Cell Phones Making You Dial 911?
Unregulated use of cell phones by employees in the workplace can be harmful to a business by being distracting and causing a lack of productivity. Cell phones can also be used by employees in more overtly harmful ways to bully, harass and/or discriminate against co-workers. Although such perils exist, employers can take action against liability and harm by regulating their employees’ cell phone use while engaged in work and/while they are at the workplace.
Note that the key to such regulation is to establish a policy that is preferably written and published, and distributed to employees. Many employers limit cell phone use to times when the employee is off the clock, for example at lunch time or break time. Others simply advise that personal cell phone use should be kept to a minimum. Both of these policies are legally acceptable and it is at the employer’s discretion as to which will be a better fit for the workplace. Keep in mind that the employer’s anti-discrimination policies should include a clause stating that the workplace anti-discrimination policy can be violated through telephone calls and text messages, and not just through face-to-face communication.
Employers should also note there are different consequences when employees use cell phones purchased by the employer versus their own personal cell phones, which they have purchased. An employer who purchases a cell phone for an employee should make known to its employees that the cell phone is the property of the employer and that these phones must be returned upon leaving employment of the company. Employers should make it a business practice to request the return of cell phones upon employee departure because if legal action is taken against the employer, the cell phone text messages, recordings or other information may be valuable in helping the employer in its defense.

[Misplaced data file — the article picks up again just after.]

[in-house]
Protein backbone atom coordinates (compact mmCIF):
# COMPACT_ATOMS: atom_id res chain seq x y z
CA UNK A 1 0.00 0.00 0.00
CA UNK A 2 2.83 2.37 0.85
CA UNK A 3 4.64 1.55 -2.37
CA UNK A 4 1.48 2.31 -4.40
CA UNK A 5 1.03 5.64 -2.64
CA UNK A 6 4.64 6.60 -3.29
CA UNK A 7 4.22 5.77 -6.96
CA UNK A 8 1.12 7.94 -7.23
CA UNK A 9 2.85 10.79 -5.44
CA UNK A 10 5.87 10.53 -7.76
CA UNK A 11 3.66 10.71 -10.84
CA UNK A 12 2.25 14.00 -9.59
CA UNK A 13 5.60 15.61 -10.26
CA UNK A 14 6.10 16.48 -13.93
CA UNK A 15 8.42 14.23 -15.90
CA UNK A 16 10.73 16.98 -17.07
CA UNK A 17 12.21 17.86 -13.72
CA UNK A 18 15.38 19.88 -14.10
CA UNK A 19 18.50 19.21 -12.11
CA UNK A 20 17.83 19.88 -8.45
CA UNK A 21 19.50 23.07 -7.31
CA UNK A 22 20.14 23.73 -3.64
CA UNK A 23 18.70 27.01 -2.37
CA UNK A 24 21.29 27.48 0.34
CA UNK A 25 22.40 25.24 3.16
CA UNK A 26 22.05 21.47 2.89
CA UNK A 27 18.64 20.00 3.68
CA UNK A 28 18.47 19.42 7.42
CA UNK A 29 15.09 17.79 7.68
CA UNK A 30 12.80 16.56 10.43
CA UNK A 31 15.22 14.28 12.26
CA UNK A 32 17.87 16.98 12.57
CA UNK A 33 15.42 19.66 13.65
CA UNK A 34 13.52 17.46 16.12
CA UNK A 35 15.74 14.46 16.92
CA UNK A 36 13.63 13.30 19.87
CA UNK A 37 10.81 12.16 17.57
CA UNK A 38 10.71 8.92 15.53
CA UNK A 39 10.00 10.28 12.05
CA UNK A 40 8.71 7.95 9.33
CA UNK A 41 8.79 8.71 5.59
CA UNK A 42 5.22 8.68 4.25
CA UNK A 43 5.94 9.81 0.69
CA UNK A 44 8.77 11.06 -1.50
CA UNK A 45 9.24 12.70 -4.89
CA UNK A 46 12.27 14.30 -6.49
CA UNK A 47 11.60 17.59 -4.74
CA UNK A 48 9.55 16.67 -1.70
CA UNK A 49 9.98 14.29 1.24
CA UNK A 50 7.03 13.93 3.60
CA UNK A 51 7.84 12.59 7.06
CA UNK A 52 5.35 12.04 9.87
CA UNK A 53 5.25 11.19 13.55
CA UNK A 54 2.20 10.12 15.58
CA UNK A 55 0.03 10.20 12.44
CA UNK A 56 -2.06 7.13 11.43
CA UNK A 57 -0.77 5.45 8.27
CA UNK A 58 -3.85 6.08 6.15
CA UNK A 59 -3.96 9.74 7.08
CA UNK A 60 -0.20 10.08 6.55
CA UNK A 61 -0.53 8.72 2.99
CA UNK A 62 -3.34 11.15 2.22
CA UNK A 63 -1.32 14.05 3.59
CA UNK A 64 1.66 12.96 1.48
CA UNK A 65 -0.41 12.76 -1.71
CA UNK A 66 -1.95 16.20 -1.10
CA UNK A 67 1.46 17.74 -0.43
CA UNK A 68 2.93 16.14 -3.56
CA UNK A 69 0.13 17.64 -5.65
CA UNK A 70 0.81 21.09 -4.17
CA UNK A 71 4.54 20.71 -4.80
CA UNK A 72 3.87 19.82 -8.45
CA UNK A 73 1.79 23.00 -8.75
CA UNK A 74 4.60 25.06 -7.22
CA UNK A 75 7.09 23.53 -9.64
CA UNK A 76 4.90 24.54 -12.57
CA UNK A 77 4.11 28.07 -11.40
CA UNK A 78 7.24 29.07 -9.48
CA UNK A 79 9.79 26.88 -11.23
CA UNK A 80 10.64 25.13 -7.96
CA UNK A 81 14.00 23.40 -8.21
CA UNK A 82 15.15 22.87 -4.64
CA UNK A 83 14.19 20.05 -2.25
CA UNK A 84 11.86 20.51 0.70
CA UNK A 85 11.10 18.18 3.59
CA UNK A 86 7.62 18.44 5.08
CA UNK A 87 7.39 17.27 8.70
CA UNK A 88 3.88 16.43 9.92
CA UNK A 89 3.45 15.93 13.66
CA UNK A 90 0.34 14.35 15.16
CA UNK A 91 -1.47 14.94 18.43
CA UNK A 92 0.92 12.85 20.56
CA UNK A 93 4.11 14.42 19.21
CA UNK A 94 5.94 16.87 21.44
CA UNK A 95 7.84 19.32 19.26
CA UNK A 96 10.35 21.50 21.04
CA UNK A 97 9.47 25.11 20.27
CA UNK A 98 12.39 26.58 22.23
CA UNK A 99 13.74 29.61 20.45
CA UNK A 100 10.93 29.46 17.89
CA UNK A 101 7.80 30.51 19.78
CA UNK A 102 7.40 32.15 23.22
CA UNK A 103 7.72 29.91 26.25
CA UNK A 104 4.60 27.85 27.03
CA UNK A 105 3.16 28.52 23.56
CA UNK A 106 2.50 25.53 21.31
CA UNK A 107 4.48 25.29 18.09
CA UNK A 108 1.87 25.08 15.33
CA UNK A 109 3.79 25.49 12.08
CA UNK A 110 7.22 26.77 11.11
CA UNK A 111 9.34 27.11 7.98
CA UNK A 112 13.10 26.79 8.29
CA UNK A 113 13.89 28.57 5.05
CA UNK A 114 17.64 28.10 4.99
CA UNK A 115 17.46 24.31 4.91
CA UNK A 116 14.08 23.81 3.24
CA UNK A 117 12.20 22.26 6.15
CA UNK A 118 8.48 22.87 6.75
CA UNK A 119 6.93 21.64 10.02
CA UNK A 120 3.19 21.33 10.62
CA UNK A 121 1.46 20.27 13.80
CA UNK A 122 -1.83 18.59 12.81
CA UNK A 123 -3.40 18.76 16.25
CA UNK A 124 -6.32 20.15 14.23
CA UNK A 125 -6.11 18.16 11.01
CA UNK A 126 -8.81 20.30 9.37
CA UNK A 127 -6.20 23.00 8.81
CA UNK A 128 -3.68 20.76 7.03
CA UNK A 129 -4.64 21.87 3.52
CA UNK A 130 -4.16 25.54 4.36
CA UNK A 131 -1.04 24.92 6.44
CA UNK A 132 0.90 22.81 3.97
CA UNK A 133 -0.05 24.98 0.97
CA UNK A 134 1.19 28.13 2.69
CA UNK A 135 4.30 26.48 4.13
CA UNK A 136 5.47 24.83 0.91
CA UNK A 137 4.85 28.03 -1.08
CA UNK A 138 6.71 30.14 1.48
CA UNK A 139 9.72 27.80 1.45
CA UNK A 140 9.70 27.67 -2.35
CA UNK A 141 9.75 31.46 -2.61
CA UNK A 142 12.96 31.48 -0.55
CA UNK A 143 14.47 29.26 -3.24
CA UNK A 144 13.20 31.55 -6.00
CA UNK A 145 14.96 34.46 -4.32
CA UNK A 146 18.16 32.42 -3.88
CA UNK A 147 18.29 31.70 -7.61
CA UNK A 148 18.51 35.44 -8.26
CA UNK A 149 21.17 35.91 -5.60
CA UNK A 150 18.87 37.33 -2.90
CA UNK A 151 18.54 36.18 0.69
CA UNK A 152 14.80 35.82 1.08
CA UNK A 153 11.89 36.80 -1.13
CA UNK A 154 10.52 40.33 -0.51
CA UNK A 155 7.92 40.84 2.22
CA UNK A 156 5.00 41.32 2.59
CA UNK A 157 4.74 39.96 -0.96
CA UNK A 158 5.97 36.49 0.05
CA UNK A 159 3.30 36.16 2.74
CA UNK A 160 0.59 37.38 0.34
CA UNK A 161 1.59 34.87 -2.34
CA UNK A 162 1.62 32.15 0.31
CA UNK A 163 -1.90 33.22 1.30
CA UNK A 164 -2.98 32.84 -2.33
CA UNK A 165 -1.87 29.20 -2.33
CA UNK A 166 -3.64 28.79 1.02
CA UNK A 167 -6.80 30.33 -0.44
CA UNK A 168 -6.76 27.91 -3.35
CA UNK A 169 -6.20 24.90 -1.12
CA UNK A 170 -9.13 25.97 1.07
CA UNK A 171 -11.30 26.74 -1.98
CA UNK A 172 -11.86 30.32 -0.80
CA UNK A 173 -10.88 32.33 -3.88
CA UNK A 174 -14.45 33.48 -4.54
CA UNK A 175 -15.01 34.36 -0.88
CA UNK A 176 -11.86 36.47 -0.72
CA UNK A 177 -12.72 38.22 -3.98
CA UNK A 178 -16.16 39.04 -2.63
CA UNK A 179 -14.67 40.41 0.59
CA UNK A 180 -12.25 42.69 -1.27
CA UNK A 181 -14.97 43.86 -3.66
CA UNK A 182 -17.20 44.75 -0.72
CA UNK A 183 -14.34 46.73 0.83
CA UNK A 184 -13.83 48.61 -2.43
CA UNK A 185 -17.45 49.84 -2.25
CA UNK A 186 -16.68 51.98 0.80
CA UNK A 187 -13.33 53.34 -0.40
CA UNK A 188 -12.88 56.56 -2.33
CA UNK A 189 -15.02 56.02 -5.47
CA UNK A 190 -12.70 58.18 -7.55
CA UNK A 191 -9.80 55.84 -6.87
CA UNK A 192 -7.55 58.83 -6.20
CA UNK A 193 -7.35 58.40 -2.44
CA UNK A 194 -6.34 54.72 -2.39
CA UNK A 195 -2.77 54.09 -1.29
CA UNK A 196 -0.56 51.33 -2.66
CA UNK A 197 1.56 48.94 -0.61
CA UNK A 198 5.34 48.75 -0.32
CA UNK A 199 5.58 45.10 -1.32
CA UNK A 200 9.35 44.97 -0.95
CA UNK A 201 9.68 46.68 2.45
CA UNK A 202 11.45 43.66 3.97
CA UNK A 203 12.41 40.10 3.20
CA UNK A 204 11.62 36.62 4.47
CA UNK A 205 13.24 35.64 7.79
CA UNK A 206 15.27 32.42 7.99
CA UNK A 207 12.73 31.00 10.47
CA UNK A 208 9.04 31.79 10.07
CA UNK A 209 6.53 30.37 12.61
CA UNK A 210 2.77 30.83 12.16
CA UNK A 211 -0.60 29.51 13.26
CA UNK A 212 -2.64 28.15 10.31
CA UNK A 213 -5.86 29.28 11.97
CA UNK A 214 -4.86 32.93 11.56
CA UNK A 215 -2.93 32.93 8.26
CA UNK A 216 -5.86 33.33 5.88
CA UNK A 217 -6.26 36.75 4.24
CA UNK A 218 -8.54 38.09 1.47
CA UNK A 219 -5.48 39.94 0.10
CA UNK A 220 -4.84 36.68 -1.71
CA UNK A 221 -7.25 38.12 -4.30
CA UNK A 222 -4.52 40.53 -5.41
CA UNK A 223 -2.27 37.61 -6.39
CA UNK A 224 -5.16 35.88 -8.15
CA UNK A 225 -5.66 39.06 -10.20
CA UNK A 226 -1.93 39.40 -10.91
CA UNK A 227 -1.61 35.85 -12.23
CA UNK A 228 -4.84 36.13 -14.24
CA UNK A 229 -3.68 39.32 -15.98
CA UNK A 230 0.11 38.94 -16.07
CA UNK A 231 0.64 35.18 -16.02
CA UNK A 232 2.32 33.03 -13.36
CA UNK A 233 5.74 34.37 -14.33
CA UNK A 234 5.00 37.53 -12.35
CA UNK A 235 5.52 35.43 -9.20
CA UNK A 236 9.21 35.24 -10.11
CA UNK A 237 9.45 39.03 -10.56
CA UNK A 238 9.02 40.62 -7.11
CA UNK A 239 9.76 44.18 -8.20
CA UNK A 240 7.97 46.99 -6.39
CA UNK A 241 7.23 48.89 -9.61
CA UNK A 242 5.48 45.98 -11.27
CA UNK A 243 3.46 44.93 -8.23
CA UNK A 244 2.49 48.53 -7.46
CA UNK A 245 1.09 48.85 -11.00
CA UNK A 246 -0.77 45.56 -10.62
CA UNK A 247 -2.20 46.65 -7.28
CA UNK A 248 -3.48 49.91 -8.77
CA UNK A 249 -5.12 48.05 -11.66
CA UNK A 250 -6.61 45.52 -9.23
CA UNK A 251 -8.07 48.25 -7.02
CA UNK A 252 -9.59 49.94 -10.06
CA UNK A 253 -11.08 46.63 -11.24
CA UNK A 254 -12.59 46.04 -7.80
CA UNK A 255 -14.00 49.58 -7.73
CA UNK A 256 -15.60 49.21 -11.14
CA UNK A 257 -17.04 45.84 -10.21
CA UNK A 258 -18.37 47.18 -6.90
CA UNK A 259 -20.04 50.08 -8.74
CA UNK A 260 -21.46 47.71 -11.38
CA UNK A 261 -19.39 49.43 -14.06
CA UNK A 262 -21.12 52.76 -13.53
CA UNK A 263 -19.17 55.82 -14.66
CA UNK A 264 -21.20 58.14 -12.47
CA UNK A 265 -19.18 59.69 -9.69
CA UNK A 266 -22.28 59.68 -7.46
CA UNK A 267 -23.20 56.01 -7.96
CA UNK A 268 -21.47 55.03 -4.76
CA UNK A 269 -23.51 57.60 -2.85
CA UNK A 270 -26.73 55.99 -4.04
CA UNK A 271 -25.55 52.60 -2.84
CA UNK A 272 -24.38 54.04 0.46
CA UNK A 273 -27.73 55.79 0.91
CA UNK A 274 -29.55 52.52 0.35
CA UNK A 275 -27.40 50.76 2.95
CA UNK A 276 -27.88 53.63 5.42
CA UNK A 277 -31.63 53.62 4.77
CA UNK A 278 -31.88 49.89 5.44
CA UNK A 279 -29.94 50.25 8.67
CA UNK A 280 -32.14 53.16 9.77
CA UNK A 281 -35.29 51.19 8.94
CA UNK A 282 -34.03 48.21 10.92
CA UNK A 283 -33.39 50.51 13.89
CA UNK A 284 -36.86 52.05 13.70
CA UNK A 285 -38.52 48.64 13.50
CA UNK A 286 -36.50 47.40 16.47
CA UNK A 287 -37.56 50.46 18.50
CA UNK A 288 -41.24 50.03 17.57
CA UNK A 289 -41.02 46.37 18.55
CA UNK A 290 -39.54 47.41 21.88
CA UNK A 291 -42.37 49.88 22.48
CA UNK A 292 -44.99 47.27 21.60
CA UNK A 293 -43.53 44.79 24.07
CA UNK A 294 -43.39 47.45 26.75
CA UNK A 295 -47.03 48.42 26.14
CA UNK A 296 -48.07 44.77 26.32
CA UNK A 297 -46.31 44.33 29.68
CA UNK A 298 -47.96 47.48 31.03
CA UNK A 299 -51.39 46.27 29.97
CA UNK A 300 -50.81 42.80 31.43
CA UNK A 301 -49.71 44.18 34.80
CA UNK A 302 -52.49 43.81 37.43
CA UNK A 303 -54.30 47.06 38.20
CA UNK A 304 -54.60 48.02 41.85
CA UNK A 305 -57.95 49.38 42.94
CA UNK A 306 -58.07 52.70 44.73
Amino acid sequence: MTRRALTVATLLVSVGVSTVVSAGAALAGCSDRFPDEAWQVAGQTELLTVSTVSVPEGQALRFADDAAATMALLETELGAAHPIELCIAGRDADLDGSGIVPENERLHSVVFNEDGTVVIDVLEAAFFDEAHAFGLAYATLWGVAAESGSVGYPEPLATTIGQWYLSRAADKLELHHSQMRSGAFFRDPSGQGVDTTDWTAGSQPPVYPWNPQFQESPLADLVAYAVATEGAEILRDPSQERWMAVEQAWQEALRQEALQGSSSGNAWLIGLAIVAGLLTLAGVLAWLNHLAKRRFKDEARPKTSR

Employees may believe that they have a right to privacy in a cell phone which they have purchased for their own use, which may be true generally. However, there are certain situations in which a court may order an employee to turn over cell phone communications. For example, if an employee is violating an employer policy, such as an anti-discrimination policy, through the use of texts, a court may order the texts be produced during the discovery phase of litigation. In addition, if an employee produces texts on his or her cell phone, the employer may be entitled to review additional employee texts that are relevant.
Whether employees use personal or work-provided cell phones, employer’s cell phone policies should forbid talking or texting on handheld cell phones while driving or engaged in other similar work-related activities. Without such a provision, employers risk being held liable if their employees get into accidents while driving, whether driving is part of the employee’s job, or the employee is driving to travel for work, or the employee is traveling to a work-related event.
TAKEAWAY: Use the above 411 to make sure you don’t need to dial 911 regarding your employees’ cell phone use.
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